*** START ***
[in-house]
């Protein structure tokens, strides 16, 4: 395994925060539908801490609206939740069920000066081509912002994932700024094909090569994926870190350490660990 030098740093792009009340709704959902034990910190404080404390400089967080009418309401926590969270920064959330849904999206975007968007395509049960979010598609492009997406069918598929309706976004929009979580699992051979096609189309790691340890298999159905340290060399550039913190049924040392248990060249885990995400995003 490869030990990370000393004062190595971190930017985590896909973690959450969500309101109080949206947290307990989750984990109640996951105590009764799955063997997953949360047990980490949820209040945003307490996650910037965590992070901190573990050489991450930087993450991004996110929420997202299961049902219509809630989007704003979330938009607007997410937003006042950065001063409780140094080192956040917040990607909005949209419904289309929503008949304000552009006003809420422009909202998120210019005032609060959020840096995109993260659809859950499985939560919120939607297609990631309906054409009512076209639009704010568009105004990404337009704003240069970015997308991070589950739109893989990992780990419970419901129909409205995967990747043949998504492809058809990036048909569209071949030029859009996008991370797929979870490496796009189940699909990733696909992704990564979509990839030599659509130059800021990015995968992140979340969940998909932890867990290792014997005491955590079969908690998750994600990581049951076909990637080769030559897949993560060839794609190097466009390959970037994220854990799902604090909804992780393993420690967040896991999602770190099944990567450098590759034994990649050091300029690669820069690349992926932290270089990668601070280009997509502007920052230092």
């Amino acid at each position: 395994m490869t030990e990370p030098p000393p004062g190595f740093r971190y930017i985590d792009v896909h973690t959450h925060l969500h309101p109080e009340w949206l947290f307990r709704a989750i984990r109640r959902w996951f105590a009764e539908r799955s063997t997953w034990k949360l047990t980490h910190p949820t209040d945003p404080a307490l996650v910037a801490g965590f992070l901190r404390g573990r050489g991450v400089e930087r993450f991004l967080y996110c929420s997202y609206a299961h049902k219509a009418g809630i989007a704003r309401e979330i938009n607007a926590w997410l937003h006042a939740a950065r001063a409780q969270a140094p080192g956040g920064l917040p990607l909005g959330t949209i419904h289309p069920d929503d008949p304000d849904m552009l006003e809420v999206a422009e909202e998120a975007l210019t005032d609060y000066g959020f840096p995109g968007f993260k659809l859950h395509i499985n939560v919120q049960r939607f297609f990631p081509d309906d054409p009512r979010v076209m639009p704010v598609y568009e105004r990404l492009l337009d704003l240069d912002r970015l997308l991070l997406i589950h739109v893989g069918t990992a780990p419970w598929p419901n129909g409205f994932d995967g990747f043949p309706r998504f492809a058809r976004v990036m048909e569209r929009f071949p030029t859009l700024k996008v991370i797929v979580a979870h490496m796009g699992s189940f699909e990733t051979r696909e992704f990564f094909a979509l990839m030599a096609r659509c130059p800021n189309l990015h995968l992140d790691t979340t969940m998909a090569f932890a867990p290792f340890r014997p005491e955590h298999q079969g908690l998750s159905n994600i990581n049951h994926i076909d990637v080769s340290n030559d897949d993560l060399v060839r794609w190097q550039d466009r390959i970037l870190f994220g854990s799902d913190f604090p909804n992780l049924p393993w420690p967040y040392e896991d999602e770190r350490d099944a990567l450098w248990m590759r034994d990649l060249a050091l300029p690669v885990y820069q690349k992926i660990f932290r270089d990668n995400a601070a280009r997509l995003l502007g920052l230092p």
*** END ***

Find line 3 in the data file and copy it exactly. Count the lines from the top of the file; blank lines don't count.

């Amino acid at each position: 395994m490869t030990e990370p030098p000393p004062g190595f740093r971190y930017i985590d792009v896909h973690t959450h925060l969500h309101p109080e009340w949206l947290f307990r709704a989750i984990r109640r959902w996951f105590a009764e539908r799955s063997t997953w034990k949360l047990t980490h910190p949820t209040d945003p404080a307490l996650v910037a801490g965590f992070l901190r404390g573990r050489g991450v400089e930087r993450f991004l967080y996110c929420s997202y609206a299961h049902k219509a009418g809630i989007a704003r309401e979330i938009n607007a926590w997410l937003h006042a939740a950065r001063a409780q969270a140094p080192g956040g920064l917040p990607l909005g959330t949209i419904h289309p069920d929503d008949p304000d849904m552009l006003e809420v999206a422009e909202e998120a975007l210019t005032d609060y000066g959020f840096p995109g968007f993260k659809l859950h395509i499985n939560v919120q049960r939607f297609f990631p081509d309906d054409p009512r979010v076209m639009p704010v598609y568009e105004r990404l492009l337009d704003l240069d912002r970015l997308l991070l997406i589950h739109v893989g069918t990992a780990p419970w598929p419901n129909g409205f994932d995967g990747f043949p309706r998504f492809a058809r976004v990036m048909e569209r929009f071949p030029t859009l700024k996008v991370i797929v979580a979870h490496m796009g699992s189940f699909e990733t051979r696909e992704f990564f094909a979509l990839m030599a096609r659509c130059p800021n189309l990015h995968l992140d790691t979340t969940m998909a090569f932890a867990p290792f340890r014997p005491e955590h298999q079969g908690l998750s159905n994600i990581n049951h994926i076909d990637v080769s340290n030559d897949d993560l060399v060839r794609w190097q550039d466009r390959i970037l870190f994220g854990s799902d913190f604090p909804n992780l049924p393993w420690p967040y040392e896991d999602e770190r350490d099944a990567l450098w248990m590759r034994d990649l060249a050091l300029p690669v885990y820069q690349k992926i660990f932290r270089d990668n995400a601070a280009r997509l995003l502007g920052l230092p």